Joburgers urged to take food with just a pinch of salt
Cut down on the salt in your meals and enjoy a healthier lifestyle. This is the key message as Joburg joins the rest of the world in observing World Salt Awareness Week from 16 to 22 March.
The aim is to encourage communities to avoid adding salt and spices when cooking meals and to break the habit of adding salt to food during meal times.
“A reduction in salt intake leads to lower blood pressure and, eventually, to a lower incidence of strokes and heart attacks,” says the Health and Social Development Member of the Mayoral Committee, Councillor Nonceba Molwele. She is leading the City’s campaign to create a greater awareness about the need to switch to lower-salt diets.
The focus this year is on salt and children. Like adults, children consume more salt than the maximum recommendation. Simple measures need to be taken to help reduce salt intake and therefore reduce the number of people suffering from cardiovascular disease. Children are considered a vulnerable group in society often with little influence on or involvement in what they eat.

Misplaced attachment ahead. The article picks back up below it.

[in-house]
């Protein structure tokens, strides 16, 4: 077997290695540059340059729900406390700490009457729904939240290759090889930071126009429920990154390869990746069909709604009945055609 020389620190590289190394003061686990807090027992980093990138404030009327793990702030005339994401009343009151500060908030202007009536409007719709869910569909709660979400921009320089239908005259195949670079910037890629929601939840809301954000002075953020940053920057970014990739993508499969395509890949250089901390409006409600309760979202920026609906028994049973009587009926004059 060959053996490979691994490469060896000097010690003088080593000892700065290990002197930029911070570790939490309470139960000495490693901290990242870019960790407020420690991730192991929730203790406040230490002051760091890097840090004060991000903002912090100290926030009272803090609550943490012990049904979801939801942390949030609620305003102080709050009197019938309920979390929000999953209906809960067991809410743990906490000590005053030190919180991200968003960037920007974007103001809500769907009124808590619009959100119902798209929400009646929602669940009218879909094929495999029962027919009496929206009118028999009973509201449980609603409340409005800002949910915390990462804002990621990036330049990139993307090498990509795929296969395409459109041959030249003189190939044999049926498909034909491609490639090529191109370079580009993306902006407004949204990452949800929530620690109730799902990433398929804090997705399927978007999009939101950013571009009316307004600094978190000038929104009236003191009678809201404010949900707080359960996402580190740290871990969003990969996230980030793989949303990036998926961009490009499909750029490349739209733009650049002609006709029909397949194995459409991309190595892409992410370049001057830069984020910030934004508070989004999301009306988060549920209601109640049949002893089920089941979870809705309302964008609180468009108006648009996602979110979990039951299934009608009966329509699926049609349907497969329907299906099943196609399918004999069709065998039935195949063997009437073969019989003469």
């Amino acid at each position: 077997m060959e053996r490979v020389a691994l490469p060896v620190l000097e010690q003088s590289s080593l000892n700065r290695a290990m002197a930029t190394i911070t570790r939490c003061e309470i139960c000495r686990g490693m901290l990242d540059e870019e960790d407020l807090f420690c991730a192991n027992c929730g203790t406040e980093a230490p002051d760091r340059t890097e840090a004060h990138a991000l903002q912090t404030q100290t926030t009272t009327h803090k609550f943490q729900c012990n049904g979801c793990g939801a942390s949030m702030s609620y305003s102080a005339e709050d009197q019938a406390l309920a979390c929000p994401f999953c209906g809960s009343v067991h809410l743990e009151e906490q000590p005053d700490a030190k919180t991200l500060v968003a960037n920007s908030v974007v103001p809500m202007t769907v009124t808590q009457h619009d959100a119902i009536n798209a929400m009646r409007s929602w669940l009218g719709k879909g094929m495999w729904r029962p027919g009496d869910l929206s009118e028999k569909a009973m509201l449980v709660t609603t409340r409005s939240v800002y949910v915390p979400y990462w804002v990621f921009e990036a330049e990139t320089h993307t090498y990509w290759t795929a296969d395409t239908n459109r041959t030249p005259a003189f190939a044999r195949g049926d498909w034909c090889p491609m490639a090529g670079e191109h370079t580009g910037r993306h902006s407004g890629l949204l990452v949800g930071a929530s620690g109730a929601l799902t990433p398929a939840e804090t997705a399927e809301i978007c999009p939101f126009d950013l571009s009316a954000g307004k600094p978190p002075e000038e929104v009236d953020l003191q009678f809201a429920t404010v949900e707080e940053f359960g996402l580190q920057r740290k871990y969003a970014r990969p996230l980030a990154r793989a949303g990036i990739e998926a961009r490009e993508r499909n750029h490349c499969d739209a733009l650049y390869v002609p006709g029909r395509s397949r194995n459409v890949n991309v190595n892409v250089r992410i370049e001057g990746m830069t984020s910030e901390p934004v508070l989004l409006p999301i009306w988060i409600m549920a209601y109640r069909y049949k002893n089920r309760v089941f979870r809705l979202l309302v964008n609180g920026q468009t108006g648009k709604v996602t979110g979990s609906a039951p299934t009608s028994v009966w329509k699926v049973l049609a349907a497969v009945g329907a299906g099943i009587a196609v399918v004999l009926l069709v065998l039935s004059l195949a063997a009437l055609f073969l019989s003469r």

Public Health Deputy Director, Elionora Lebethe, says Johannesburg is actively implementing legislation signed by Health Minister, Dr Aaron Motsoaledi, in 2013 to make salt reduction in the food industry mandatory.
Food suppliers and manufacturers are required to reduce the amount of salt used in the production of bread, breakfast cereals, margarines, savoury snacks, dry soup and processed meat. Initial reductions will be introduced in 2016 with further measures enforced from 2018.
MMC Molwele says a report published by Statistics SA in 2012 shows that diseases associated with a high salt content in diet are among the leading causes of death in the City. Among these conditions are hypertension (ranked 10th), cerebrovascular disease (5th), and Ischaemic heart disease (7th).
“We want to create awareness about the dangers of a high salt intake… and change behaviour,” she says.
According to Lebethe, studies show that reduced blood pressure resulting from a lower salt intake can prevent up to 2.5 million deaths world-wide every year. The SA Heart and Stroke Foundation says the average South African consumes up to 11 grams of salt a day – which is double the recommended amount.
A reduced salt intake should form part of healthy lifestyle choices and be accompanied by regular physical activities, weight control, good nutrition and no smoking. A combination of these activities will prevent and control most chronic lifestyle diseases, including hypertension, heart diseases, strokes and many forms of cancer.
Lebethe said the health guideline is not to consume more than 5 grams of salt per person, per day. Processed food already contains added salt which means that the sprinkling of extra salt during meal preparation or at the tables, result in consumers exceeding the safety guidelines.